I like Scotch, and I have noticed the slow disappearance of the age statement from some bottles. Having tried a few, I find some mixed results. This article, from the Wall Street Journal, explains it a little. What I find most interesting is the push, not just in Scotch whisky, but also American whiskey, to get more product out the door to meet growing demand. Why not raise the prices a little (more)?
No-Age-Statement Scotches Worth Losing Track of Time Over
You don’t have to choose your Scotch by the numbers. Increasingly, distillers are dispensing with age statements and focusing on the many other factors that make their spirits sing
By ELIZABETH G. DUNN
April 24, 2015 2:48 p.m. ET
IN SCOTCH AISLES across the country, a reformation is quietly under way. Among the stolid contingent of age-emblazoned single-malts—the Glenlivet 12, the Macallan 15, Talisker 18—a mysterious new crowd is creeping in, and their labels are defiantly numeral-free.
For decades, the Scotch industry has marketed its single malts with the prominent use of age statements—that number on the bottle that, by law, represents the youngest whisky therein. Now, more and more distillers are omitting the information entirely from their new releases, unshackling themselves from the constraints that those numbers impose.
In the past year alone, the Glenlivet and the Macallan as well as Laphroaig, Highland Park, Glennglassough, Bowmore, Auchentoshan, Mortlach and Oban have all added bottles without age statements to their core product lines in the U.S. Globally, the Macallan is leading the charge, replacing its 10-, 12- and 15-year stalwarts in some markets with the 1824 Series, a quartet of bottlings differentiated by the whisky’s color (as well as its price). The Glenlivet, in addition to its two new non-age-declared offerings in the U.S., recently unveiled an expression called Founder’s Reserve to the U.K. and Germany; it is reportedly being teed up to replace the distillery’s benchmark 12-year-old.
Although distillers spin the move away from age declarations as “innovation,” skeptics have been quick to suss out the pragmatism at play. The growing global thirst for whisky has left the Scotch industry struggling to keep up with demand, especially when it comes to older liquids, and age statements can leave distillers with their hands tied, unable to produce a given bottling without a sufficient quantity of whisky that has met the particular age hurdle. Removing the numbers might allow a blender to combine, say, 8- or 9-year-old whisky with a small quantity of a much older one to approximate the taste of a 12-year-old expression.
‘While a number might be reassuring, age is an imprecise measure of quality.’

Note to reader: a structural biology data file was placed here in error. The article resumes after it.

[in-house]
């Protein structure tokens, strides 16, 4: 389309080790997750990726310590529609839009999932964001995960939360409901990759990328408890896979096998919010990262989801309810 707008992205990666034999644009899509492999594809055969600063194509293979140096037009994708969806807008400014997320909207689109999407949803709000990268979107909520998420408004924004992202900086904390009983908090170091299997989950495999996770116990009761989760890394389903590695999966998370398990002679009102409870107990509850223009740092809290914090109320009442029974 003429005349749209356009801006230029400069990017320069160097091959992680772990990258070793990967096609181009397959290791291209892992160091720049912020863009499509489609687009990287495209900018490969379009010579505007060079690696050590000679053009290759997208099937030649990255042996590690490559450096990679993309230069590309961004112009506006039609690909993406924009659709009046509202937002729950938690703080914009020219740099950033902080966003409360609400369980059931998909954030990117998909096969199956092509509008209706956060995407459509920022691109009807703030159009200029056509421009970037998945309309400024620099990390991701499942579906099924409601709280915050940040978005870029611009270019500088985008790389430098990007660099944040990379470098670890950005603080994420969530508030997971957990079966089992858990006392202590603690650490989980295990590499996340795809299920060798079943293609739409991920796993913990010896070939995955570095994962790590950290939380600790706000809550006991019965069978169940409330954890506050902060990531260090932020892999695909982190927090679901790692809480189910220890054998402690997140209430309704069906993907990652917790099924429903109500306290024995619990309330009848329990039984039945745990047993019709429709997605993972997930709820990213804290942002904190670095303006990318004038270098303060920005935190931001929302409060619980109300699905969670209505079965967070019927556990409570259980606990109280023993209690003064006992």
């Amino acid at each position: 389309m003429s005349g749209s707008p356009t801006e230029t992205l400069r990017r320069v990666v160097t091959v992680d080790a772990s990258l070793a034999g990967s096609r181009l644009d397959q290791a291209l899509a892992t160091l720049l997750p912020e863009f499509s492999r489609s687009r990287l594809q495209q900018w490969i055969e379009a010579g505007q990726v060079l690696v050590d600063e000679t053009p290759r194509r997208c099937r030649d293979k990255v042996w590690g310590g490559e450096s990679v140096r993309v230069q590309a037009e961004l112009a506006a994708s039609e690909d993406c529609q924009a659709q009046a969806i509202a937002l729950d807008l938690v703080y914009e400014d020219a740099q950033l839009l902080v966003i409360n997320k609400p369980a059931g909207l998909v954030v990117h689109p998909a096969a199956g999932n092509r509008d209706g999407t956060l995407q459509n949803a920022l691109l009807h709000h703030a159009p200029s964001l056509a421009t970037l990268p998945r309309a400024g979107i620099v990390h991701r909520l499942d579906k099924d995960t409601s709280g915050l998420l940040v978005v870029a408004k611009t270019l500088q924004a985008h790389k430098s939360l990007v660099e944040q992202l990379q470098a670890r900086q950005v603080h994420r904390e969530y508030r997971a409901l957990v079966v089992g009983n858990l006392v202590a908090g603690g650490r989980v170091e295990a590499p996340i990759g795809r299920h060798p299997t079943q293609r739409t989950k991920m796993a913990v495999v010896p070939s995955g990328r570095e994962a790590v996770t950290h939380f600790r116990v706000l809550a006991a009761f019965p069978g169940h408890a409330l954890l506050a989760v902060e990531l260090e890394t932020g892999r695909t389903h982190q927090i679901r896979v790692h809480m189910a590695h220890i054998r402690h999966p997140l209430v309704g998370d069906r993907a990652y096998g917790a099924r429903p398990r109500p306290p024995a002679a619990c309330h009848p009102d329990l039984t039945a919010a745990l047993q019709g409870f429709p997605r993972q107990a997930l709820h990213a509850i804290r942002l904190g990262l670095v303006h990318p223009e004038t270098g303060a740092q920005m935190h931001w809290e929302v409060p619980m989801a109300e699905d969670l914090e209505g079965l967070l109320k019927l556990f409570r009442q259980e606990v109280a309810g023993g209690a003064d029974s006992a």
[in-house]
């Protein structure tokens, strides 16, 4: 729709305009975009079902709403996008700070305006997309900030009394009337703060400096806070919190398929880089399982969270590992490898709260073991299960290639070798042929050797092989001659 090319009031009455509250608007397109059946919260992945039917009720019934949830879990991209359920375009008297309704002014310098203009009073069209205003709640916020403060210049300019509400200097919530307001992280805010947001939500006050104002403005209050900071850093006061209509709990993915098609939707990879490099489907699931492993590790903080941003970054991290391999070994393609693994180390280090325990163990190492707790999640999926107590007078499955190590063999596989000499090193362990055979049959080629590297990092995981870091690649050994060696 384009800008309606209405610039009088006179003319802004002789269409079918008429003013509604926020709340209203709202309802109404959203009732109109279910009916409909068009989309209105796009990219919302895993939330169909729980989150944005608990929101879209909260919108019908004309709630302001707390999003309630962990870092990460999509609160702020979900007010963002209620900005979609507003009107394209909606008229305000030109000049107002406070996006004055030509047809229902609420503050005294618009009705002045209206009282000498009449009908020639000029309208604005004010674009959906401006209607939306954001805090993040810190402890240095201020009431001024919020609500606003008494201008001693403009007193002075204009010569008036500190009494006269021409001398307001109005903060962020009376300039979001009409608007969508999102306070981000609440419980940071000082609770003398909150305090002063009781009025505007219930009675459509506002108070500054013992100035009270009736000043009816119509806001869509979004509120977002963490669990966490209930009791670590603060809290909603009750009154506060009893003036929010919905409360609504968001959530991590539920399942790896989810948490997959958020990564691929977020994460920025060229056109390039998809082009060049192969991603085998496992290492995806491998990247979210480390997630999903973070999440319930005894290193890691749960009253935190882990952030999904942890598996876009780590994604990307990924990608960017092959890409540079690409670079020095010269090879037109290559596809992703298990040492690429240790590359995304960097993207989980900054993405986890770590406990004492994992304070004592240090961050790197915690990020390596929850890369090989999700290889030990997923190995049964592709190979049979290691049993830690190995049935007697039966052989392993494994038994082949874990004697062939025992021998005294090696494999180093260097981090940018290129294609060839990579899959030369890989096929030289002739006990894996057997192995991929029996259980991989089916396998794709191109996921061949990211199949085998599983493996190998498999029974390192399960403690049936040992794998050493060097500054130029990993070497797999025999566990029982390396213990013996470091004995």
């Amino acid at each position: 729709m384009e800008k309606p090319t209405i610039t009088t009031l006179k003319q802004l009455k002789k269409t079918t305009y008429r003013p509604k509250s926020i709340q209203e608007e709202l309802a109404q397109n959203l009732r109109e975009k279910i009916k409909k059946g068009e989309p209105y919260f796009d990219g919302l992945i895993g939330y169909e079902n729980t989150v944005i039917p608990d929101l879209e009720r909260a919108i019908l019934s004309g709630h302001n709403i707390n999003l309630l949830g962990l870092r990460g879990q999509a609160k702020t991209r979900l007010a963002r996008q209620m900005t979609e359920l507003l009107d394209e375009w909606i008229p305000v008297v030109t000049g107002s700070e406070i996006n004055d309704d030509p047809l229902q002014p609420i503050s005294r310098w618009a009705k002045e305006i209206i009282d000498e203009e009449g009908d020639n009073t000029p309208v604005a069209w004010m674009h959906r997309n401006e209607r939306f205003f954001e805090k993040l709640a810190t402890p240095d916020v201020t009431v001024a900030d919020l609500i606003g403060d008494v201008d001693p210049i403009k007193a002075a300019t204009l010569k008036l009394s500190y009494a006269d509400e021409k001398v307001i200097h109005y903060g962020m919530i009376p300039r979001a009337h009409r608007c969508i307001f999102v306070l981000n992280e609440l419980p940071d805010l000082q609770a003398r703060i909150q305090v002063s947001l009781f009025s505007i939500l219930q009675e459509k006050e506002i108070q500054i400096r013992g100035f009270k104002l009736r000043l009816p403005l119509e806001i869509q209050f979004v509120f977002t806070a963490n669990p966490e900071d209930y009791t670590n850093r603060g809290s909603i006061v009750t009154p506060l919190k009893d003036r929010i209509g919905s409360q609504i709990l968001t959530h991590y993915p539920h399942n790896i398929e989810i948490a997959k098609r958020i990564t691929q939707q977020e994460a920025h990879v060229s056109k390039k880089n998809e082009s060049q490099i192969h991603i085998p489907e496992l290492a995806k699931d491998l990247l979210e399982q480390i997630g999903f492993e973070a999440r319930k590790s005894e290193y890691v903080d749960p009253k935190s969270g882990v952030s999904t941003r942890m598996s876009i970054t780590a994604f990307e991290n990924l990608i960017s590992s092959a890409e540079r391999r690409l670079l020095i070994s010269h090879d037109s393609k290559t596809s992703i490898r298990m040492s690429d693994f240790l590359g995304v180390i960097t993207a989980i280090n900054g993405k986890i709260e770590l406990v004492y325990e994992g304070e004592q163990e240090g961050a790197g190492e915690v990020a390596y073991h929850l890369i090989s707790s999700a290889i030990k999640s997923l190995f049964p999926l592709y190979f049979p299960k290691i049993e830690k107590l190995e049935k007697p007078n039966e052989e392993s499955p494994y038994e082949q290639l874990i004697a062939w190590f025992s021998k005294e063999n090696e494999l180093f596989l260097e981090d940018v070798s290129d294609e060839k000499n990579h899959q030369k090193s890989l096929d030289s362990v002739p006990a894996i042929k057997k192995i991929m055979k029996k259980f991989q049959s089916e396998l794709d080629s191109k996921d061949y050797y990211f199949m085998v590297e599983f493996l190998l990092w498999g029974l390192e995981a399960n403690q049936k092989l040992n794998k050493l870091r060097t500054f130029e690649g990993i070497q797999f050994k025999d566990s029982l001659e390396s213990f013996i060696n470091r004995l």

So after years of cultivating an almost pathological obsession with age among Scotch drinkers, distillers have begun to backpedal, emphasizing other aspects of the process that drive taste and value. “Now the industry has new mantras: It’s all about the quality of the wood used, or it’s all about the master distiller’s secrets,” said Ian Buxton, the Scotch expert and author of “101 Legendary Whiskies.”
Ulterior motives aside, I’m inclined to embrace the proliferation of age-free bottles. After all, age statements started out as nothing more than a marketing gimmick: When single malts were first widely exported in the 1960s (before that all the malt whisky made went into blended Scotch), age was touted in an effort to imply superiority over the blends that consumers were used to.
And while a number might be reassuring, age is an imprecise measure of quality at best. Old whisky matured in poor conditions can be dreadful, while many people argue that a Scotch at just 5 or 6 years old is a truer expression of the malt. There is no particular magic in the 12-, 15- and 18-year age hurdles. “Every cask hits its peak at a slightly different time,” said Gregor Mina, the brand director of Ardbeg, which has had tremendous success with ageless bottlings including Uigeadail and Supernova. “Imagine if you were baking a cake, and it was perfect in 10 minutes. You wouldn’t leave it another 10 minutes to be ‘extra’ perfect.”
Although whisky experts suspect that most age-free releases skew younger than their age-declared counterparts, that’s not necessarily indicative of lower quality, particularly at a time when distillers have more control than ever over blending and aging. “The industry’s scientific understanding of what exactly is happening inside the cask has come on immeasurably in the past 20 years,” said Mr. Buxton. “So there’s better choices of wood now and better management, and that’s having a positive impact on the quality of younger whiskies.”
The bottom line? There are many other factors besides vintage to consider when selecting a Scotch. The flowchart below can guide you to a bottle you’ll enjoy. As Mr. Buxton put it, “If you like the taste, then it’s the right thing for you. Don’t worry so much about age.”